In part one, I discussed how many businesses are feasting on location data, both the experts in geospatial technology and the neogeo’s, such as those in business intelligence who are new to the smorgasbord of location intelligence. Now let’s discuss why it’s so hard to find the data that many are most interested in acquiring and what solutions are available.
Location-based data comes in many flavors: street networks (sometimes referred to as “spaghetti” line work); points of interest; administrative boundaries and attributed data, such as demographics. In addition, there is a banquet of Earth observation satellite data available in varied spatial and spectral resolutions. Godspeed to those that attempt to digest the variants. Comprising both vector and raster data, this feast of geospatial data looks less appetizing because of the complexity of finding, then buying, the right data for the right task.
In the golden era of desktop mapping, several companies, including my own, provided data catalogs, first paper, and then digital. For those loyal MapInfo users, the several inch thick data catalog that came in the box of software was an essential part of the project workflow. While some sample data was provided with the software, users often needed more detailed, regionally specific data to compliment location analytics and map production. Today, users have higher expectations for both more variety and specificity plus immediate purchasing options.
Enter the data marketplaces. In the course of the last few years, several data marketplaces have opened with the intent to both educate the market and provide a means to “try before you buy” products before making the investment. The challenge of understanding what to buy, however, can be daunting.
In Pitney Bowes’ Software and Data Marketplace, data are arranged into five primary categories: Addresses, Streets, Boundaries, Points and Demographics. In addition, there are augmented data types added that include a selection of “geoenriched” data that are intended to provide a rich foundation of data for property locations and risk. All categories allow the user to visualize and download sample data sets. To purchase data, the “Shop” section of the marketplace provides an eCommerce experience to select, purchase and download each data product.
While vector data types (points, lines and boundaries) as well as demographics, are somewhat intuitive, determining the regional varieties is more challenging. Most data are available to purchase by administrative boundary, such as purchasing demographics at the postal or ZIP code level for an entire state, county, province or municipal zone (e.g. city or municipal boundary). Data, on a global scale, are often required by multinational companies doing business across many regions and thus are sometimes localized by language. As a result, the combination of data category and geographic level makes the choice of selecting the optimum product akin to choosing the most tantalizing flavor of gelato.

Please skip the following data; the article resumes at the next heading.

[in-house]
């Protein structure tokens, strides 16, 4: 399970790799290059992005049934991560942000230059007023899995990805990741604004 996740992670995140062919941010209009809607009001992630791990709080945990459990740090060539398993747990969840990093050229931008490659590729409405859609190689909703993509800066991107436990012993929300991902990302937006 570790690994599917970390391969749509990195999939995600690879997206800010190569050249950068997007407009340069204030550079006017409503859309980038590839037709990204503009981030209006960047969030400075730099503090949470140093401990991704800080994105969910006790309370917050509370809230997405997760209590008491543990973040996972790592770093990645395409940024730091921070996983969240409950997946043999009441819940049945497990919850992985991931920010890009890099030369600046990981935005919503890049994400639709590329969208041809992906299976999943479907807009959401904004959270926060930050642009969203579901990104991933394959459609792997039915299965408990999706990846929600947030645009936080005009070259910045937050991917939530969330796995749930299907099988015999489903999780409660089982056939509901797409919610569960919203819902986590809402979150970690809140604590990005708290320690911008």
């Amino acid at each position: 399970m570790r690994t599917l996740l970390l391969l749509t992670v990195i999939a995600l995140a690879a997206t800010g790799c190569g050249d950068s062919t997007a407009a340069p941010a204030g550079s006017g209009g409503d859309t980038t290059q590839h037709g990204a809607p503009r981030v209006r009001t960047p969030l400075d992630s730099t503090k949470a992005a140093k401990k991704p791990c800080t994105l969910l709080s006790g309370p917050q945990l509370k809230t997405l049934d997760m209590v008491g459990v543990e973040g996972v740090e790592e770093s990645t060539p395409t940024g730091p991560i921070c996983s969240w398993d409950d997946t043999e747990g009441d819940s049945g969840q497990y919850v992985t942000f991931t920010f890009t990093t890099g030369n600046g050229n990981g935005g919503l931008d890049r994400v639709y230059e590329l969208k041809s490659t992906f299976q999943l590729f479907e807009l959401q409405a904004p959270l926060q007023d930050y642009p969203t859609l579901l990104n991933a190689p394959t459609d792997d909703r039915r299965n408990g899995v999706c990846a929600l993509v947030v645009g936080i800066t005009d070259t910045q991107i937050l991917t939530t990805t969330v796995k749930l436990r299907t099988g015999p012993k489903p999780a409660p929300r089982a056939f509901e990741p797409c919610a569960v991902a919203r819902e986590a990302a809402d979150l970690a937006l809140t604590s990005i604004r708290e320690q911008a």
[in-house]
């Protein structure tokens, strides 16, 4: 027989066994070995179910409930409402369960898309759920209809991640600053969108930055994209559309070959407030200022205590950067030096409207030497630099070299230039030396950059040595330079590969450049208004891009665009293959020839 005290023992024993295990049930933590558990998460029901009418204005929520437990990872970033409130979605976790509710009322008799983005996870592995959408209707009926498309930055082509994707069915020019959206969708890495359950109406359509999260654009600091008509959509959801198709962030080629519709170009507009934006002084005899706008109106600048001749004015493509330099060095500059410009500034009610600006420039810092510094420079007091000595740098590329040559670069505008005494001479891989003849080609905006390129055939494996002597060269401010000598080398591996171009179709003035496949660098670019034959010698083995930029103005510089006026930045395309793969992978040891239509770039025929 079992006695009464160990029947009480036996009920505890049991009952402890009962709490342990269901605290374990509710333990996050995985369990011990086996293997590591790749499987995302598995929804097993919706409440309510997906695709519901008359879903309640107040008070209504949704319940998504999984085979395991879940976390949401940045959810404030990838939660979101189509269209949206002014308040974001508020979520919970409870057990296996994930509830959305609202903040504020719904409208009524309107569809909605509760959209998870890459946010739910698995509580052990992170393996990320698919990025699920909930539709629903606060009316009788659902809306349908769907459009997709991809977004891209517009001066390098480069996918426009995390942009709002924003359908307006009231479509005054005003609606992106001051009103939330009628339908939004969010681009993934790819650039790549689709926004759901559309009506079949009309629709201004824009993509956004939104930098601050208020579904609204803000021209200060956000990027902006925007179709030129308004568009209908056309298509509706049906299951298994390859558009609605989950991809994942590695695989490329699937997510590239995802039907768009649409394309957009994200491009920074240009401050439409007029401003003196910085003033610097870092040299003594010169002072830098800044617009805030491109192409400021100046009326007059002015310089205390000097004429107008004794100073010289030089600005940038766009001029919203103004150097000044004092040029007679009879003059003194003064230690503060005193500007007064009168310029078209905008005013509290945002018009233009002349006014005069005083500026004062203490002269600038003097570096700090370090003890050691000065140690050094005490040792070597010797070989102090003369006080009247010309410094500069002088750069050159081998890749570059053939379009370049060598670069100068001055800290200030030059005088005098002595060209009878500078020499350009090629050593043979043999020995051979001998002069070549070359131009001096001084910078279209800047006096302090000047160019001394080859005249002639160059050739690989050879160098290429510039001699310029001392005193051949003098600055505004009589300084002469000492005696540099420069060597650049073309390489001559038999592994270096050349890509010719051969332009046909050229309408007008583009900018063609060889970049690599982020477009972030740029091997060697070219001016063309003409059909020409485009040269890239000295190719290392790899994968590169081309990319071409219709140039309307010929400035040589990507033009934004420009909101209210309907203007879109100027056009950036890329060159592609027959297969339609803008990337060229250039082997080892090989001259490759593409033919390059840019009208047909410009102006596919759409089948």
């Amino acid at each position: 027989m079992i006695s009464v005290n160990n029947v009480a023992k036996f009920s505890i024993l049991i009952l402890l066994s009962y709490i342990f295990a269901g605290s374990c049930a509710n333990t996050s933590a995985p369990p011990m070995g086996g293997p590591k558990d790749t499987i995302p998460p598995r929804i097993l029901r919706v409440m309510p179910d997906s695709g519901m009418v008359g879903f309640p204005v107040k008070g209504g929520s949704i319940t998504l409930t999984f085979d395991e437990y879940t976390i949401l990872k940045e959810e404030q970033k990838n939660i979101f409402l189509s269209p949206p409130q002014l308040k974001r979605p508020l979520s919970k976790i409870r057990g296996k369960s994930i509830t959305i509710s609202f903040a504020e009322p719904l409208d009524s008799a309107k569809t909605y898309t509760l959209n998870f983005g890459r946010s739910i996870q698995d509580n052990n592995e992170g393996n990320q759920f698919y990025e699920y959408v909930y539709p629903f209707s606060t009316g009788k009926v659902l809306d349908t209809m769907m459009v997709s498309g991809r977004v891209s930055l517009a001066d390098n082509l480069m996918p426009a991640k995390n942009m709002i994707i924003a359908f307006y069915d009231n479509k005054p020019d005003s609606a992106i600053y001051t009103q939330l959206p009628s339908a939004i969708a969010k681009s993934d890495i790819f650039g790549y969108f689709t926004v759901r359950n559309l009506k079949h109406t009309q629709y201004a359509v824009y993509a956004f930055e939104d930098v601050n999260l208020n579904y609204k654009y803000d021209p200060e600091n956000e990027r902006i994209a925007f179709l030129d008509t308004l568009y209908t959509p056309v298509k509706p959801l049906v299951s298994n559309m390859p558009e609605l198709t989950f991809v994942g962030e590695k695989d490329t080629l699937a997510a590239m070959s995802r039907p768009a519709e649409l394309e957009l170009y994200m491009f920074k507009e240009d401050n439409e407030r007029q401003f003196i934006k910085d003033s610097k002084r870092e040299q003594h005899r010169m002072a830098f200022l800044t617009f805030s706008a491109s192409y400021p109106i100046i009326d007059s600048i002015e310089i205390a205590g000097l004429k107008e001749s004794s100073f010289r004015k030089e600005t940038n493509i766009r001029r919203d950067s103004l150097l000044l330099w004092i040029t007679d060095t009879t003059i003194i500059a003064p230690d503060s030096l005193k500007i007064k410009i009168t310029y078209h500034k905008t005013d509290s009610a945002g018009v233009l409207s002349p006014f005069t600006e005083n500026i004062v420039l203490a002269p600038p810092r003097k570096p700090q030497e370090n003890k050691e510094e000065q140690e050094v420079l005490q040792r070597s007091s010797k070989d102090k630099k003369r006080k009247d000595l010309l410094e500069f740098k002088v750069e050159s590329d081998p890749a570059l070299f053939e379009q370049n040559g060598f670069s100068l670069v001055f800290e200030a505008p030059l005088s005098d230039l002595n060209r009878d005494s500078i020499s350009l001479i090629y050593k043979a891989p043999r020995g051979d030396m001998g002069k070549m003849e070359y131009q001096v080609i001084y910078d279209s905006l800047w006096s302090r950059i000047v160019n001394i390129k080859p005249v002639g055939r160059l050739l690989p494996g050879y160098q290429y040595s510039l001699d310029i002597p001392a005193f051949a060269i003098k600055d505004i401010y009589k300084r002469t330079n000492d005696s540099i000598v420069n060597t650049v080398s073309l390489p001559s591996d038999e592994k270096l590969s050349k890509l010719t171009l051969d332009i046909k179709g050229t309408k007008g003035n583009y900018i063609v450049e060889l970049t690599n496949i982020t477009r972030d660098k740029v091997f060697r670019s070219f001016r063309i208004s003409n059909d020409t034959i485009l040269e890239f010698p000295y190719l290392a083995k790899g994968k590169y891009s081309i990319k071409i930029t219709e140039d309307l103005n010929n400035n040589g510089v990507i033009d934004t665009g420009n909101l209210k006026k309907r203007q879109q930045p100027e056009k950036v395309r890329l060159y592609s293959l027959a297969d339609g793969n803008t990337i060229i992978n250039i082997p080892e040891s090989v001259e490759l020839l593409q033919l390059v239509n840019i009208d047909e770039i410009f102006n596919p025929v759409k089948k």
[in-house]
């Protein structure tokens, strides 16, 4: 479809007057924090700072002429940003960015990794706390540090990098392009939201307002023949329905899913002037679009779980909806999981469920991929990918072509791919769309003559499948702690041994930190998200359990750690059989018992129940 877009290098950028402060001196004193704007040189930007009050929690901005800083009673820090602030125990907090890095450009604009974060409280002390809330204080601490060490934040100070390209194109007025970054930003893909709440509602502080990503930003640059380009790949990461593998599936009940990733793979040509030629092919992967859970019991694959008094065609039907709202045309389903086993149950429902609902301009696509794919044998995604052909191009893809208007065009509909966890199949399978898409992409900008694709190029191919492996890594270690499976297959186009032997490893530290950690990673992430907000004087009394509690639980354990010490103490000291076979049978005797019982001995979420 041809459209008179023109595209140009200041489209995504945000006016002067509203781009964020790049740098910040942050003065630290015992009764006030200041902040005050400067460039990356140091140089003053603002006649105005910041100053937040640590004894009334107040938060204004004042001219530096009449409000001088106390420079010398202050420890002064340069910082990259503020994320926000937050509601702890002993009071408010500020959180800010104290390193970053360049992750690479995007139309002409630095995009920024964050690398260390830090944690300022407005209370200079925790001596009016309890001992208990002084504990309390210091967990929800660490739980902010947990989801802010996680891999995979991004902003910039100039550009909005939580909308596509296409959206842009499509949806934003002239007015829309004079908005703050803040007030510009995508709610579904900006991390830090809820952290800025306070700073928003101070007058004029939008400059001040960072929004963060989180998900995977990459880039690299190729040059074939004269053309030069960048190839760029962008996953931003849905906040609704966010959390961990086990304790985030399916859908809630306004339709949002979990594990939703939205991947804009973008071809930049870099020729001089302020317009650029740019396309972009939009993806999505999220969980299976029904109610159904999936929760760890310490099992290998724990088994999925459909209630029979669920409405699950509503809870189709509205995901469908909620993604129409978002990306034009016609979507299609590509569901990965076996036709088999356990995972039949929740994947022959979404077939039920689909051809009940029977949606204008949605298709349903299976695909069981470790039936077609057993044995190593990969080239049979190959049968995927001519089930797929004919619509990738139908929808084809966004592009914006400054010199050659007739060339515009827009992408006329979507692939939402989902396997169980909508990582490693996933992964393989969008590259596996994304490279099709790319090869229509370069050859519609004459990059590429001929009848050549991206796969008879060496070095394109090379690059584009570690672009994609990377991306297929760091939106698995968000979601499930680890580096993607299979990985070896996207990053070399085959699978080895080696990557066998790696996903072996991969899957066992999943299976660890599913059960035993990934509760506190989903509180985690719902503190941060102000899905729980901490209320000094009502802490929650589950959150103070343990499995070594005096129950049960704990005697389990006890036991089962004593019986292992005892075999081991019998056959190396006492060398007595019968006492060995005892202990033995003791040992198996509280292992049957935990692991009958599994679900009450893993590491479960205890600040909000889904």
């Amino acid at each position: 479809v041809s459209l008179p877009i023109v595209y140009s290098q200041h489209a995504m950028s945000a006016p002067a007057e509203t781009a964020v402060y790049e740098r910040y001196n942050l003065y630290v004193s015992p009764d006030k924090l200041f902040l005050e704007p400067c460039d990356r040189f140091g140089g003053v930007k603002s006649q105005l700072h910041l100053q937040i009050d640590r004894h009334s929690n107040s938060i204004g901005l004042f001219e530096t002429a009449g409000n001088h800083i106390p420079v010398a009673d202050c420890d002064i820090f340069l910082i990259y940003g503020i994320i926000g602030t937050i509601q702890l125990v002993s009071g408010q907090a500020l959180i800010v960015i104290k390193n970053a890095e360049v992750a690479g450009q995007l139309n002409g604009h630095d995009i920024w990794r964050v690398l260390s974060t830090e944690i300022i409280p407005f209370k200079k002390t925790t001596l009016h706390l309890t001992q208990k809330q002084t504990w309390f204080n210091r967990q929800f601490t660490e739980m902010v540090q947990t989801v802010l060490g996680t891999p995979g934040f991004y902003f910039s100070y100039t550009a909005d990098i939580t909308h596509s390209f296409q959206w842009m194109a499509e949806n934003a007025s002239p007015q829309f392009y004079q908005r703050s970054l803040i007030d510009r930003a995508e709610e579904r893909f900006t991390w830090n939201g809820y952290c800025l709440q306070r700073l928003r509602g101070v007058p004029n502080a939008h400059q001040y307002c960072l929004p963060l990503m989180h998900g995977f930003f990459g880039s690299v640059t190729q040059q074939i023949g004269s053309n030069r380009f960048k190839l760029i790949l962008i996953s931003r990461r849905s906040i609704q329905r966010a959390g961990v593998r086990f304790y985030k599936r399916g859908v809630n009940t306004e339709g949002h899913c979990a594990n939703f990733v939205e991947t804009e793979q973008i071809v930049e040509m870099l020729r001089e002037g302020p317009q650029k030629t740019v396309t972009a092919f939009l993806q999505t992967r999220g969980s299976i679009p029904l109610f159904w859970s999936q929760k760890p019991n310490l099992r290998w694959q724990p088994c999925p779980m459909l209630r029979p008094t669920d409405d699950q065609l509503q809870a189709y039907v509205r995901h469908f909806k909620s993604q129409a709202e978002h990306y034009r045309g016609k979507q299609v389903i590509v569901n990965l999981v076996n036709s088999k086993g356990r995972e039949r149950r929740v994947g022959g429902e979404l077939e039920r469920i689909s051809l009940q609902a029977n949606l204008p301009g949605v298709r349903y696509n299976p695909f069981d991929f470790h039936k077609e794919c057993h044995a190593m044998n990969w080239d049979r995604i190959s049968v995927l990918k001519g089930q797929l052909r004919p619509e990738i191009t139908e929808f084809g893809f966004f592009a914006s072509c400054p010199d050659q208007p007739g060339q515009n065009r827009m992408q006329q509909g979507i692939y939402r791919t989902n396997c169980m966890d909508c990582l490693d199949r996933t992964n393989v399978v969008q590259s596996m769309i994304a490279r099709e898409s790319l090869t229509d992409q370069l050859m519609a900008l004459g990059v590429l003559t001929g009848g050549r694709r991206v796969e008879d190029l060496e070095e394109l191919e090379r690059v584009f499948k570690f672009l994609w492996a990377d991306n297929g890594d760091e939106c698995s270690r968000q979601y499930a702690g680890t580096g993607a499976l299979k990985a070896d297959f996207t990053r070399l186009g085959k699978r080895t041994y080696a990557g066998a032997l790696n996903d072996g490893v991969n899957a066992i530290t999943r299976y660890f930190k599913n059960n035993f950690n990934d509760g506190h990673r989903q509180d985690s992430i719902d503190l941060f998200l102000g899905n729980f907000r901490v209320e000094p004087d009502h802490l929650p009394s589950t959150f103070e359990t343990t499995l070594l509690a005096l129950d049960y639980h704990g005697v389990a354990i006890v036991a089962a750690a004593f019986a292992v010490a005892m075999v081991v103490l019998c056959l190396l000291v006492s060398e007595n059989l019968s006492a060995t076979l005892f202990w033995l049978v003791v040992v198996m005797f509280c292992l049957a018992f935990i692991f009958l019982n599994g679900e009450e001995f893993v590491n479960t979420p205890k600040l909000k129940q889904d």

Earth observation data are even more challenging. However, it’s important to explore the nuances of these data types. Images of the Earth’s surface are not bounded. Data are continuously acquired by orbiting satellites without regard for political or administrative boundaries, which introduces the complexity of where and how much to purchase. In addition, satellite data are available in various spatial resolutions. Data acquired with 1-meter accuracy reveal more detailed surface information than images with 30-meter pixel resolution. Buying imagery for 100 square kilometers at 1-meter resolution is more expensive as well. Now consider spectral resolution, which recognizes how much reflected solar radiance (sunlight!) is captured by satellite sensors. Sensors acquire different “bands” of the electromagnetic spectrum that are required for certain analyses. Some projects need imagery with natural color, such as you would see in the visible part of the spectrum; other projects need near-infrared, or the non-thermal part of the spectrum that would reveal variations in plant or soil type. Each needs to be well understood to make a sound purchase. DigitalGlobe and Harris provide marketplaces for Earth observation data.
One aspect of data marketplaces that are part of some existing web interfaces is the ability to select regions from an interactive map, thus allowing the user to “cookie cut” only the areas they want to purchase. It is a fantastic feature that requires some element of dynamic pricing as well but is and will be a feature highly desired by users.
As data marketplaces continue to improve the ability to find new sources of data and to explore new data types to satiate the immediate demand for location-based data, expect each to expand in functionality, add new sources of authoritative data, and provide better means to fulfill the needs of a new crop of users.